Memories from Australia…
With everyone in the team taking numerous flights and some of the crew travelling from the other side of the world with a 10 hour rollie ride aboard Ice from Nuku’alofa which left everybody on board wanting to get onto dry land to top it off, meant that Nomuka Iki had to be special……in no way did it disappoint!
We had a nice distant view of the higher southern side of the island coming in and when we rounded the eastern corner I saw close-up for the first time what would be my home for the next 10 weeks; with coral reef stretched out before it in every direction, beautiful sandy beaches, tall swaying coconut trees and a lush green undergrowth we had made it to paradise!!
First job setting up camp and was a major mission on its own, and after clearing room for the tents and designing our site around the local fauna we were going to have everything we needed and be quite comfortable, Don had definitely thought of everything and tucked it away "SOMEWHERE" on Ice.
With all the problems in the world ours consisted mainly of mozzies at dawn and dusk (sometimes midday), a bit of rubbish at the high tide mark, wind coming into camp and not being able to get the coconuts – all easily fixed! Hide in our dining tent at these times or repel up, clean up the rubbish, make a track to the other side of the island away from the wind, build a timber ladder and use a long metal hook, the coconuts never stood a chance!!
I wanted to do this trip to be able to have the experience of trying to find wrecks that had never before been dived on and to search for the unknown artifacts that could be down there. After around five weeks of sitting around waiting for permission to search it started to get a bit frustrating! I say sitting around but really I was having "LUCKY "swims with humpback whales, exploring the island, fishing, snorkelling, kayaking, doing the odd dive, getting to know our team from all over the world and just relaxing, so it was hard to complain. But then the day arrived when we were finally allowed to look and it wasn’t long before we were rewarded! Whilst looking for what John thought could be an anchor he had seen the day before, Uwe came across what looked like a large winch next to a ballast pile lying in about 15m of water. So I donned the scuba gear along with the metal detector and descended to check it out and was over the moon in finding certain things that would cement it as a wreck site!!! Along with Don, our study of the NAS guide then lead us to be able to do all the survey work and pre disturbance work required as we knew that some dredging and moving objects needed to help us find and recover things on the site. (The NAS guide also helped us to work out what some of the can food was that was dug out of the depths of Ice at different stages!)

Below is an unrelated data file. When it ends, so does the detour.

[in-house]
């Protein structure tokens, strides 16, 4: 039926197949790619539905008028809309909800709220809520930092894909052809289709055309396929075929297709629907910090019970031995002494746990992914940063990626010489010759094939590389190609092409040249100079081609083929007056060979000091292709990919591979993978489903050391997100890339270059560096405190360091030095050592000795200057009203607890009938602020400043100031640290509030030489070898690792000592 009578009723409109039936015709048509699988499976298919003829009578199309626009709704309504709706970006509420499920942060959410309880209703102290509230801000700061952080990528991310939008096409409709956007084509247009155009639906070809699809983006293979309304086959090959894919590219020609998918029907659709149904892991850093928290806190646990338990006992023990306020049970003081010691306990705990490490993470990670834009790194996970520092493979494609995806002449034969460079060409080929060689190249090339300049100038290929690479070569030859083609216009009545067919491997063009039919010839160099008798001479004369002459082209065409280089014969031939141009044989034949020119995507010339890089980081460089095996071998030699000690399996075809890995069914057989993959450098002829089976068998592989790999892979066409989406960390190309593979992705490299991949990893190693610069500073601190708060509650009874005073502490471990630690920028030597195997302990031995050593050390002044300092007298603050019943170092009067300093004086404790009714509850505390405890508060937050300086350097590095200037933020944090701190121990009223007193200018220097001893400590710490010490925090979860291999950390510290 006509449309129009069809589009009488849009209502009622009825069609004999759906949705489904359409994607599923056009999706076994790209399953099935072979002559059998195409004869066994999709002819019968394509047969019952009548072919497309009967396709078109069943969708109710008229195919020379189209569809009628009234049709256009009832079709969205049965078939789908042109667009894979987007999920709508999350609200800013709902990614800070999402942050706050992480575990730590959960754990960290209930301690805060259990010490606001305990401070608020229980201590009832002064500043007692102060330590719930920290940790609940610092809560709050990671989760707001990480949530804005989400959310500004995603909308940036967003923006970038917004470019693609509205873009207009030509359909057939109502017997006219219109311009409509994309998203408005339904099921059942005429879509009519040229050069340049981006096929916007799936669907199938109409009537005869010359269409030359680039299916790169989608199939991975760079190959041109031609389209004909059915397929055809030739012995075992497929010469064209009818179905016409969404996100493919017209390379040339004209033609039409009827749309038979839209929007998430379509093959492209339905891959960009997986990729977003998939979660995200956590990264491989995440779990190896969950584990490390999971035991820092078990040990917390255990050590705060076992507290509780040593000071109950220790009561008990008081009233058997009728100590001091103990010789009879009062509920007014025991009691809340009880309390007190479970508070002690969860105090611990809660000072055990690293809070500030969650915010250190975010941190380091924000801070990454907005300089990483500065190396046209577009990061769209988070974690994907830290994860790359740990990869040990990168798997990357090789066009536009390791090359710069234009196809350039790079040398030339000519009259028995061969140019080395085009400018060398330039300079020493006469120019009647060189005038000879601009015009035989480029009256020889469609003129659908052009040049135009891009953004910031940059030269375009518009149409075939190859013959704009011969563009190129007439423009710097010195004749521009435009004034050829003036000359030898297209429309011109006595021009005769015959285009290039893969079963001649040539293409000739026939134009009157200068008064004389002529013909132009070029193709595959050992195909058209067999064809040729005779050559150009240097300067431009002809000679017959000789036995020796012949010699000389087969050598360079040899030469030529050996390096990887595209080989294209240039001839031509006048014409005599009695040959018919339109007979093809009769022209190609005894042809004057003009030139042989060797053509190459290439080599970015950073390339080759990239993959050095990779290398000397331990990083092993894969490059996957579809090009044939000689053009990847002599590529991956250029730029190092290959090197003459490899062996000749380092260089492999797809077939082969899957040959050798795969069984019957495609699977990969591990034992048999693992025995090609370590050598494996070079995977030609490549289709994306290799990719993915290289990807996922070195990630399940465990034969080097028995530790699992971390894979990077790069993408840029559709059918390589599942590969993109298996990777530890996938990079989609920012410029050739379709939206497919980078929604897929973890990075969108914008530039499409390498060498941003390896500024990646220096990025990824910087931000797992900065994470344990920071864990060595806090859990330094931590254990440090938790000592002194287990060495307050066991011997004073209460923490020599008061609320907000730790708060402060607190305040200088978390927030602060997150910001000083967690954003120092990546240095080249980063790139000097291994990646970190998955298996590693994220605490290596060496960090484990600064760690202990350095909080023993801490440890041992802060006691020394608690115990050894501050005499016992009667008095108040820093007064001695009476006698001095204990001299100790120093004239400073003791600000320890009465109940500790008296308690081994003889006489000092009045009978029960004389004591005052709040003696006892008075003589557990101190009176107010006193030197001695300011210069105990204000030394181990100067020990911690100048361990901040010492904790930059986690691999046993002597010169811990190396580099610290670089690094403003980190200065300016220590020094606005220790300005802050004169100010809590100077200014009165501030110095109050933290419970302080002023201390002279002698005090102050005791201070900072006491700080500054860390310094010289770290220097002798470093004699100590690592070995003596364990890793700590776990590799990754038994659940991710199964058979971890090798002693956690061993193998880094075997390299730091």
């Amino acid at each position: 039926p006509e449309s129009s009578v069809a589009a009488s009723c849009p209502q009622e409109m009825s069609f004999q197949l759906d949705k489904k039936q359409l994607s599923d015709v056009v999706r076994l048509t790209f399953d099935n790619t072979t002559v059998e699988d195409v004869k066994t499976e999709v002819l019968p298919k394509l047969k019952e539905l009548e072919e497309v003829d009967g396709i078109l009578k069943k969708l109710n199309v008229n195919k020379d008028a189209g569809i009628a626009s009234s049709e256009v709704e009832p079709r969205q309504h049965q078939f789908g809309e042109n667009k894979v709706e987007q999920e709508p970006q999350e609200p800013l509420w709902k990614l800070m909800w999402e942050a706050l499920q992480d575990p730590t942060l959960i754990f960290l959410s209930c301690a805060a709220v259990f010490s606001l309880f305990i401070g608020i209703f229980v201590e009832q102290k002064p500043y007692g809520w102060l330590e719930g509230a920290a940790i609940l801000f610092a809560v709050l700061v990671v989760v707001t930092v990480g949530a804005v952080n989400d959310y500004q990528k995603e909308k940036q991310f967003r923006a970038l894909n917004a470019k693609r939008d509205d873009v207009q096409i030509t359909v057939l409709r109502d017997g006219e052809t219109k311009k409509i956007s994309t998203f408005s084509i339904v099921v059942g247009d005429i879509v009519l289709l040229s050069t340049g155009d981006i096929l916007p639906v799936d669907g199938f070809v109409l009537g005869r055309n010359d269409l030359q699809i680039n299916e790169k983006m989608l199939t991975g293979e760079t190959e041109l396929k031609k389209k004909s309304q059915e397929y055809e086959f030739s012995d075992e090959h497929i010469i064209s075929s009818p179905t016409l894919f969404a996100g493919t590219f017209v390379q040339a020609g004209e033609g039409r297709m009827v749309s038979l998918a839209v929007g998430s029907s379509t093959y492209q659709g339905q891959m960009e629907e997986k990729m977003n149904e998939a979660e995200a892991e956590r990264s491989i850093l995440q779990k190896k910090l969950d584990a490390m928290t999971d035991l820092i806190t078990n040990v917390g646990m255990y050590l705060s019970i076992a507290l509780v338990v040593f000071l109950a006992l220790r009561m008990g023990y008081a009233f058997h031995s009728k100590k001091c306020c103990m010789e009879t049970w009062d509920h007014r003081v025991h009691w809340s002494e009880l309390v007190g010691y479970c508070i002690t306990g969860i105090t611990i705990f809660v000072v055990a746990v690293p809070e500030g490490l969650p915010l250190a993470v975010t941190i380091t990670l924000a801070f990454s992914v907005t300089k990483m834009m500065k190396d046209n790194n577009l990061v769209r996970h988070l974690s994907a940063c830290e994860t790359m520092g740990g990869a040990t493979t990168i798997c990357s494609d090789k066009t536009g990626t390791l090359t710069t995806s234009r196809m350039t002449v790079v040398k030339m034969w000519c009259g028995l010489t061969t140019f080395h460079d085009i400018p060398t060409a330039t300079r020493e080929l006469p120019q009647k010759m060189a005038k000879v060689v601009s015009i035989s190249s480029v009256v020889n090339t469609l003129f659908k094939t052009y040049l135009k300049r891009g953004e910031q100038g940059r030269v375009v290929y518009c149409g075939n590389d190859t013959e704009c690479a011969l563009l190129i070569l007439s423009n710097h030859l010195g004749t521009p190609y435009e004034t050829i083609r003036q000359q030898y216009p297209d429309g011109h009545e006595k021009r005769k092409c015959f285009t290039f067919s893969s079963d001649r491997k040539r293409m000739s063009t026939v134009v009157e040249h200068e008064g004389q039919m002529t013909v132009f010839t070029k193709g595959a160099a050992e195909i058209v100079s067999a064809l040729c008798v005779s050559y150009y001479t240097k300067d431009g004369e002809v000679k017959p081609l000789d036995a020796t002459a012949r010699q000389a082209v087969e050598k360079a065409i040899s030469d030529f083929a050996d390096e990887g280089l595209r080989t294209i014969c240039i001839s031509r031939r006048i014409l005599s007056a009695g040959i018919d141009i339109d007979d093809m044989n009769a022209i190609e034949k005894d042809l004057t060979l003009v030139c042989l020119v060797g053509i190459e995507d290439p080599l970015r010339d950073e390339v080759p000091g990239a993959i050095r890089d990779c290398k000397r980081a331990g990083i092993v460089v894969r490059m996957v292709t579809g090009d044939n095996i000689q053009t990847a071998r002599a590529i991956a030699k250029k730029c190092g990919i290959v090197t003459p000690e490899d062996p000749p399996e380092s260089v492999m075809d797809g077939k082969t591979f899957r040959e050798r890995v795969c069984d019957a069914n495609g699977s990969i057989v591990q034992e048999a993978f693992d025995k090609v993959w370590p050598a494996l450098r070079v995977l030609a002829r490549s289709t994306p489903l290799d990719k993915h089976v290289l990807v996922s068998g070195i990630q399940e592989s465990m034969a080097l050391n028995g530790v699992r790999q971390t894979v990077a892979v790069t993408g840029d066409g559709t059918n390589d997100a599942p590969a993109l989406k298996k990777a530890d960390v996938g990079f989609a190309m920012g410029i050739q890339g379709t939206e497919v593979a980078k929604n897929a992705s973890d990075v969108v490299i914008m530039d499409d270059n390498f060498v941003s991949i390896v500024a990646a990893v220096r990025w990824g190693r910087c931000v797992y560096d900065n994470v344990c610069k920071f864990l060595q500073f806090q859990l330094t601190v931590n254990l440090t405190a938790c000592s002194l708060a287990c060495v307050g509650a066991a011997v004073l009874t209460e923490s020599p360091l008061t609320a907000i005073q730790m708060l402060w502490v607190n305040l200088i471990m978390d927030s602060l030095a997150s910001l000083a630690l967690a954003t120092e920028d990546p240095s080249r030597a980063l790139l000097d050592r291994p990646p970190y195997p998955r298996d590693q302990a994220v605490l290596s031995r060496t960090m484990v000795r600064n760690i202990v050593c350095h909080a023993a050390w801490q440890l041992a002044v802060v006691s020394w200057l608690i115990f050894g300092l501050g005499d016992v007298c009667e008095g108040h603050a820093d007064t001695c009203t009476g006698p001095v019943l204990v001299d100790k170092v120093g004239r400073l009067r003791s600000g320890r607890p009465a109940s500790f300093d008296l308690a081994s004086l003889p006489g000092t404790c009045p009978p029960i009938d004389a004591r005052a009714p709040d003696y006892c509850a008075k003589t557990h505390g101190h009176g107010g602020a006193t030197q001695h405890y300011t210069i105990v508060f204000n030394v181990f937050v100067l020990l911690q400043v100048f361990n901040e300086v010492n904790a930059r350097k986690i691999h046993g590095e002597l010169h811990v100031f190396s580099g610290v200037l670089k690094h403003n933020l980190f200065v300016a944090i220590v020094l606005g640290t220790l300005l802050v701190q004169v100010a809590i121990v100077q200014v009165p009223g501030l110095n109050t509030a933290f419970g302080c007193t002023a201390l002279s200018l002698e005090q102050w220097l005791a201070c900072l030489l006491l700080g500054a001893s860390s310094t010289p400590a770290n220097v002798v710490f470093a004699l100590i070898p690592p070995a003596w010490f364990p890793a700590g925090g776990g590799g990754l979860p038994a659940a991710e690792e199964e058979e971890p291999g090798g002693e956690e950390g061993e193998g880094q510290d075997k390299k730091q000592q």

With a few more things found at different places around Nomuka Iki there will be plenty to do next year on all sites so it will be very hard not to make the trip back again at least for a few weeks and this time with my wife as I’d also like to make it to Tafua and Eua. Whilst we didn’t have a lot to do with the Tongan people while I was there, when we did we found them very friendly and always ready for a chat, you just can’t expect anything to happen fast in Tonga or be reliable as we found with the ferries, phone coverage, banks and some of the cars on the roads – things that don’t seem to worry the people in the simple, beautiful kingdom of Tonga.
The whole trip was a fantastic experience and I would recommend it to anyone wanting a unique adventure. I can’t thank Don and Jane enough for allowing me to be a part of it and I was very sad to be leaving Nomuka Iki and the blue base team but I know I will be back there one day and be able to catch up with them all at some point….ALEX!